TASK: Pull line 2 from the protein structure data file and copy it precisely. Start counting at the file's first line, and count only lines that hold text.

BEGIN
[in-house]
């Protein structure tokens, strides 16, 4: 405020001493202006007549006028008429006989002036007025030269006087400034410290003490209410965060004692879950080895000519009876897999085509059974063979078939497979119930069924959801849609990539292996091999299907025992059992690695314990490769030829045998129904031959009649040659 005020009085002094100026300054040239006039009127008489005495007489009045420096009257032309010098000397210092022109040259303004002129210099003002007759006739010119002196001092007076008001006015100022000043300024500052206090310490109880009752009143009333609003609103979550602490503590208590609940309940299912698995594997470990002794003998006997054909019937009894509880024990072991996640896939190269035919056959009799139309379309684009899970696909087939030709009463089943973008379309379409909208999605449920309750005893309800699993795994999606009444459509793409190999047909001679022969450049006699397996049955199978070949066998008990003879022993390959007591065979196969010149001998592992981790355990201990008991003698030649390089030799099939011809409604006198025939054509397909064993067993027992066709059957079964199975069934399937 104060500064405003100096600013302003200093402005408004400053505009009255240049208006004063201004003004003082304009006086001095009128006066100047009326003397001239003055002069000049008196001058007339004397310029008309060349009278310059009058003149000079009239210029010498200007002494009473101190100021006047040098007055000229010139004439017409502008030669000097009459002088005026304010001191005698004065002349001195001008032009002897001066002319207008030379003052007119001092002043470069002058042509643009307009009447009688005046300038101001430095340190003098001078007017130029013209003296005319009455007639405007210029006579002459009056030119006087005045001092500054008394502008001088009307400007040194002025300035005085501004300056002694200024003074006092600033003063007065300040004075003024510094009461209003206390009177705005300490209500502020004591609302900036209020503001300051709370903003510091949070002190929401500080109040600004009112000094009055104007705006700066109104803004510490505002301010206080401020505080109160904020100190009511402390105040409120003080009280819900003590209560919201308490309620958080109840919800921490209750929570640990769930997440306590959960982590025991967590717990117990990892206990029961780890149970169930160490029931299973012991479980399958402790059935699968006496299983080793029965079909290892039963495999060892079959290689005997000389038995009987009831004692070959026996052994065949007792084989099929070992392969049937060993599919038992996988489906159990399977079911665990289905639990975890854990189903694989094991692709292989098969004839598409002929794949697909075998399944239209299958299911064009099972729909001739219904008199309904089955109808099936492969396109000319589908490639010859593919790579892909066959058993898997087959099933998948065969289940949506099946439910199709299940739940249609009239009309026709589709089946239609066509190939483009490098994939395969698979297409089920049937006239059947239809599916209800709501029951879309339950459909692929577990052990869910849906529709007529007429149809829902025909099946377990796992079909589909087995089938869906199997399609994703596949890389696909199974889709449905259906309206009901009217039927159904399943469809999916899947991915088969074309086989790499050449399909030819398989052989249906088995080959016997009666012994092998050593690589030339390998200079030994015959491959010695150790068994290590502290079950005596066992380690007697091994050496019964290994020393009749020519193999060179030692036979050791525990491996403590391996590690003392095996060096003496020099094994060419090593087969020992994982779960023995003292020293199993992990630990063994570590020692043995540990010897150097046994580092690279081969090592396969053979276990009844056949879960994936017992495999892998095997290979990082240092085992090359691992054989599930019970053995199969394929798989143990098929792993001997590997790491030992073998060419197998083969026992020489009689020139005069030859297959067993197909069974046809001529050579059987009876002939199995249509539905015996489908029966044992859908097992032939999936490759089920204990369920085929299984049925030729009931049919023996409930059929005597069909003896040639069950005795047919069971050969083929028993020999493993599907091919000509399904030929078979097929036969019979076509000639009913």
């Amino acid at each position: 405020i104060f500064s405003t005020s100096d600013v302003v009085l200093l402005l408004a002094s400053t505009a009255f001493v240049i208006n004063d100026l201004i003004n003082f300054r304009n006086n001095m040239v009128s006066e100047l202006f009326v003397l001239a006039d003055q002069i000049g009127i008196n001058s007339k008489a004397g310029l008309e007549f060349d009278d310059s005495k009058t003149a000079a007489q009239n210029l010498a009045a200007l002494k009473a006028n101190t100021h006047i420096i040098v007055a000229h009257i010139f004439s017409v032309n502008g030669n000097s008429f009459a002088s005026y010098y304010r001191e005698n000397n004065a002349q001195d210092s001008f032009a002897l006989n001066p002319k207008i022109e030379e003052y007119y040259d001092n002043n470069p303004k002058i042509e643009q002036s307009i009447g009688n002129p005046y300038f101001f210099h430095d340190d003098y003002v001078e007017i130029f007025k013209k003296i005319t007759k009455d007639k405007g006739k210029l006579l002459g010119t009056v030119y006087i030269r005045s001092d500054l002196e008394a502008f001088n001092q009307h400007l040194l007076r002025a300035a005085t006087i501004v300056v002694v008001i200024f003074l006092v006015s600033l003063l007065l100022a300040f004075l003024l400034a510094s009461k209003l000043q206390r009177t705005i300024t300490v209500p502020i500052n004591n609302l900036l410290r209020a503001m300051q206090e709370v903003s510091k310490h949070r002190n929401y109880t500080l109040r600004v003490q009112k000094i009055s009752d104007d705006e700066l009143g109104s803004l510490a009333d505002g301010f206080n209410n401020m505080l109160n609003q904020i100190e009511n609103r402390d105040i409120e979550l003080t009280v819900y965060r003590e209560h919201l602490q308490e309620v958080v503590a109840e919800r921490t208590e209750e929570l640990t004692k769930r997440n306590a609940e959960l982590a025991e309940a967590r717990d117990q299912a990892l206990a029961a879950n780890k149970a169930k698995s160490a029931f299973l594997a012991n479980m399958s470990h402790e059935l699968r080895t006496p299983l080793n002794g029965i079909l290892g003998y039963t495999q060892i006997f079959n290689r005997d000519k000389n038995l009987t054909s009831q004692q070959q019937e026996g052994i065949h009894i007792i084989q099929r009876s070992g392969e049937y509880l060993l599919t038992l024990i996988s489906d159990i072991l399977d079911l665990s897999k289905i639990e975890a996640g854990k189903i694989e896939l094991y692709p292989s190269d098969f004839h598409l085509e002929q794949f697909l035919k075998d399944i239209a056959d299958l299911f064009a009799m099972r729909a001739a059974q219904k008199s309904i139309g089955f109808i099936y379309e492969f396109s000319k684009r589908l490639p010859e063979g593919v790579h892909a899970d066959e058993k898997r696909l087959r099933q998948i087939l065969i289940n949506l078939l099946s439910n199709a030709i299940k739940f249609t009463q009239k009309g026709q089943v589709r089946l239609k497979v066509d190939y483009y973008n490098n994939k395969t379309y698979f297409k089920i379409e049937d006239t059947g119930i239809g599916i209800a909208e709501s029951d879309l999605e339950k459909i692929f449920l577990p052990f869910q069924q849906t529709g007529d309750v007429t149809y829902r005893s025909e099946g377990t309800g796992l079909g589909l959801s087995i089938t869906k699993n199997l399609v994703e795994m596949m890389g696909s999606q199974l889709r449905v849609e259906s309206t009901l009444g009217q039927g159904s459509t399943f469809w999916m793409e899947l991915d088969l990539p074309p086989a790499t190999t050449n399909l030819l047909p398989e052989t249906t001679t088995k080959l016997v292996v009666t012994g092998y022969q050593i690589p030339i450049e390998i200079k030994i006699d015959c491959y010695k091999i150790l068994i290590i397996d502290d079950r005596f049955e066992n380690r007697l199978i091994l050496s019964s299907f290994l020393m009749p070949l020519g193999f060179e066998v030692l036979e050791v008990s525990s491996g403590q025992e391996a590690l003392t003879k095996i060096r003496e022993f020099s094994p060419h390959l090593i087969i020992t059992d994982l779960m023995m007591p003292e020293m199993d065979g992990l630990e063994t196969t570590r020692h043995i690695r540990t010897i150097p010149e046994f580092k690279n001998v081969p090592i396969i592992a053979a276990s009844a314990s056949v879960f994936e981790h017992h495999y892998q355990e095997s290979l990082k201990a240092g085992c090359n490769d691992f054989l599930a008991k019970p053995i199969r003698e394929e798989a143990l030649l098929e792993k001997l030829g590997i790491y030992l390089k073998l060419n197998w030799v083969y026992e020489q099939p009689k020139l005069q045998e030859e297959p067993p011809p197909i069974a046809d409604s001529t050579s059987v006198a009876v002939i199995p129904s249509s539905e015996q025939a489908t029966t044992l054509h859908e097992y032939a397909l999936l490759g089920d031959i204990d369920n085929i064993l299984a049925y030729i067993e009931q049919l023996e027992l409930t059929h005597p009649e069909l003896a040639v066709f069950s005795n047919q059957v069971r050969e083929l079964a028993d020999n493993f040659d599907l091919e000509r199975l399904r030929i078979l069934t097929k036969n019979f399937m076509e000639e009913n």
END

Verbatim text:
């Protein structure tokens, strides 16, 4: 405020001493202006007549006028008429006989002036007025030269006087400034410290003490209410965060004692879950080895000519009876897999085509059974063979078939497979119930069924959801849609990539292996091999299907025992059992690695314990490769030829045998129904031959009649040659 005020009085002094100026300054040239006039009127008489005495007489009045420096009257032309010098000397210092022109040259303004002129210099003002007759006739010119002196001092007076008001006015100022000043300024500052206090310490109880009752009143009333609003609103979550602490503590208590609940309940299912698995594997470990002794003998006997054909019937009894509880024990072991996640896939190269035919056959009799139309379309684009899970696909087939030709009463089943973008379309379409909208999605449920309750005893309800699993795994999606009444459509793409190999047909001679022969450049006699397996049955199978070949066998008990003879022993390959007591065979196969010149001998592992981790355990201990008991003698030649390089030799099939011809409604006198025939054509397909064993067993027992066709059957079964199975069934399937 104060500064405003100096600013302003200093402005408004400053505009009255240049208006004063201004003004003082304009006086001095009128006066100047009326003397001239003055002069000049008196001058007339004397310029008309060349009278310059009058003149000079009239210029010498200007002494009473101190100021006047040098007055000229010139004439017409502008030669000097009459002088005026304010001191005698004065002349001195001008032009002897001066002319207008030379003052007119001092002043470069002058042509643009307009009447009688005046300038101001430095340190003098001078007017130029013209003296005319009455007639405007210029006579002459009056030119006087005045001092500054008394502008001088009307400007040194002025300035005085501004300056002694200024003074006092600033003063007065300040004075003024510094009461209003206390009177705005300490209500502020004591609302900036209020503001300051709370903003510091949070002190929401500080109040600004009112000094009055104007705006700066109104803004510490505002301010206080401020505080109160904020100190009511402390105040409120003080009280819900003590209560919201308490309620958080109840919800921490209750929570640990769930997440306590959960982590025991967590717990117990990892206990029961780890149970169930160490029931299973012991479980399958402790059935699968006496299983080793029965079909290892039963495999060892079959290689005997000389038995009987009831004692070959026996052994065949007792084989099929070992392969049937060993599919038992996988489906159990399977079911665990289905639990975890854990189903694989094991692709292989098969004839598409002929794949697909075998399944239209299958299911064009099972729909001739219904008199309904089955109808099936492969396109000319589908490639010859593919790579892909066959058993898997087959099933998948065969289940949506099946439910199709299940739940249609009239009309026709589709089946239609066509190939483009490098994939395969698979297409089920049937006239059947239809599916209800709501029951879309339950459909692929577990052990869910849906529709007529007429149809829902025909099946377990796992079909589909087995089938869906199997399609994703596949890389696909199974889709449905259906309206009901009217039927159904399943469809999916899947991915088969074309086989790499050449399909030819398989052989249906088995080959016997009666012994092998050593690589030339390998200079030994015959491959010695150790068994290590502290079950005596066992380690007697091994050496019964290994020393009749020519193999060179030692036979050791525990491996403590391996590690003392095996060096003496020099094994060419090593087969020992994982779960023995003292020293199993992990630990063994570590020692043995540990010897150097046994580092690279081969090592396969053979276990009844056949879960994936017992495999892998095997290979990082240092085992090359691992054989599930019970053995199969394929798989143990098929792993001997590997790491030992073998060419197998083969026992020489009689020139005069030859297959067993197909069974046809001529050579059987009876002939199995249509539905015996489908029966044992859908097992032939999936490759089920204990369920085929299984049925030729009931049919023996409930059929005597069909003896040639069950005795047919069971050969083929028993020999493993599907091919000509399904030929078979097929036969019979076509000639009913």